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A Preservation Checklist
Things you can do for yourself if faced with a threat to a local heritage site:

  1. Confirm the historical significance of the building or site.
    • Ask the local heritage committee or councillor if it’s listed or designated under the Ontario Heritage Act.
    • Check if there are any official city plans for the building or the area.
    • Read the Ontario Heritage Tool Kit, containing five useful publications:
      1. Heritage Property Evaluation
      2. Designating Heritage Properties
      3. Heritage Conservation Districts
      4. Your Community, Your Heritage, Your Committee
      5. Heritage Resources in the Land Use Planning Process
      6. (Available, with the new Ontario Heritage Act at www.culture.gov.on.ca)
    • Read PPS 2005, Sec.2.6 (available at www.mah.gov.on.ca) which requires that Planning Act decisions involving heritage “shall be consistent with” PPS 2005.
  2. If the property is not listed, start the following process:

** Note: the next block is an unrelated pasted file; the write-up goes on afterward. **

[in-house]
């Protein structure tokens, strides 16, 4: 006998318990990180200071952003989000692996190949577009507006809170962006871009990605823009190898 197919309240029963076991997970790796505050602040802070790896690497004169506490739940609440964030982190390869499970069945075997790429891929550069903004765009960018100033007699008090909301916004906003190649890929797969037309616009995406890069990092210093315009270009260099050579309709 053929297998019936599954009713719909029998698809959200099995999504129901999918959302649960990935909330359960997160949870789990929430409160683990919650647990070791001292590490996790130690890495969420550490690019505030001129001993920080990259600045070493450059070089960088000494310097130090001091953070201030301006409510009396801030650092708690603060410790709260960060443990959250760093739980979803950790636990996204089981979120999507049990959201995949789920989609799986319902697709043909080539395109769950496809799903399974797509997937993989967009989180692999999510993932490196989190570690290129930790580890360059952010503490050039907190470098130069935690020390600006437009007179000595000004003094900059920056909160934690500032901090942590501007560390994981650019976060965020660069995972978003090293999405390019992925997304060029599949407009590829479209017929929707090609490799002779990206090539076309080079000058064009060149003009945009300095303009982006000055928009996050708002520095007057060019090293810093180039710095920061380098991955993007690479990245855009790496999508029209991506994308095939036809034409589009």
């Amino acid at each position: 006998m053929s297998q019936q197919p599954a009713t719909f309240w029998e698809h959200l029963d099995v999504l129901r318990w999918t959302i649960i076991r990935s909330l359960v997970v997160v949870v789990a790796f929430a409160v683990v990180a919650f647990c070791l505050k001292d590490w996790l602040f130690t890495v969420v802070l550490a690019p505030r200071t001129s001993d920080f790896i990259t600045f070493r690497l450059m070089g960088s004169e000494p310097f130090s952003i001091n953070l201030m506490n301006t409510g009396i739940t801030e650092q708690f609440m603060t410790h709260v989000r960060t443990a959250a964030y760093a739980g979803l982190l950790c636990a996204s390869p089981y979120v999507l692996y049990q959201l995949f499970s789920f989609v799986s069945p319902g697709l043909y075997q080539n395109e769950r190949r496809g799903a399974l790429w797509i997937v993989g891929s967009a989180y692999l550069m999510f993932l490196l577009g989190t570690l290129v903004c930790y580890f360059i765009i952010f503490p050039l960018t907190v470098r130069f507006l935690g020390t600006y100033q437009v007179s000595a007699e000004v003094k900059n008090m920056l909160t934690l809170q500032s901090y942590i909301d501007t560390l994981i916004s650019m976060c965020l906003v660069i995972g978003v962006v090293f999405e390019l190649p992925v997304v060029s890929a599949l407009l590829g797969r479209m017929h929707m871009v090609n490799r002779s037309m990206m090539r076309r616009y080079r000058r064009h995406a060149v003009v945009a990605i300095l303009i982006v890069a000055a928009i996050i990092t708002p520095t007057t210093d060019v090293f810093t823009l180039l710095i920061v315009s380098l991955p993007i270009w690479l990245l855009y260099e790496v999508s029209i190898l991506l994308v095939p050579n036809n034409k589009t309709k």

• Follow the steps in “Designating Heritage Properties” (in the Ontario Heritage Tool Kit).
    • Research – use your local historical society, library and archives.
    • Document the site with photographs.
    • Get opinions and assessments from any available professional (scholar, architect, planner or historian) regarding the value of the site (historical, architectural, and/or contextual).
    • Contact the Architectural Conservancy of Ontario for information about your local chapter and expert advice available through the PreservationWorks! Program (aco@on.aibn.com).
  3. Organize
    • Organize a citizens’ group, consisting of well-known local names, for example in politics, law, planning and culture.
    • Get supporting letters from heritage organizations (local and provincial).
    • If you don’t have a local preservation group, form one.
    • Send your dossier to the local heritage committee and/or your councilor
    • Get publicity, e.g. press coverage, by meeting the editor, writing letters to the editor, or holding a demonstration
    • Get information about grants, from the local heritage committee or Ministry of Culture. Grants are usually available only for designated buildings.
    • Raise money (many grants are on a matching basis).
    • Have a feasibility study made, which shows how the property can be restored and become useful and self-supporting.

    Persevere. “There is no second chance for the past” (Ada Louise Huxtable).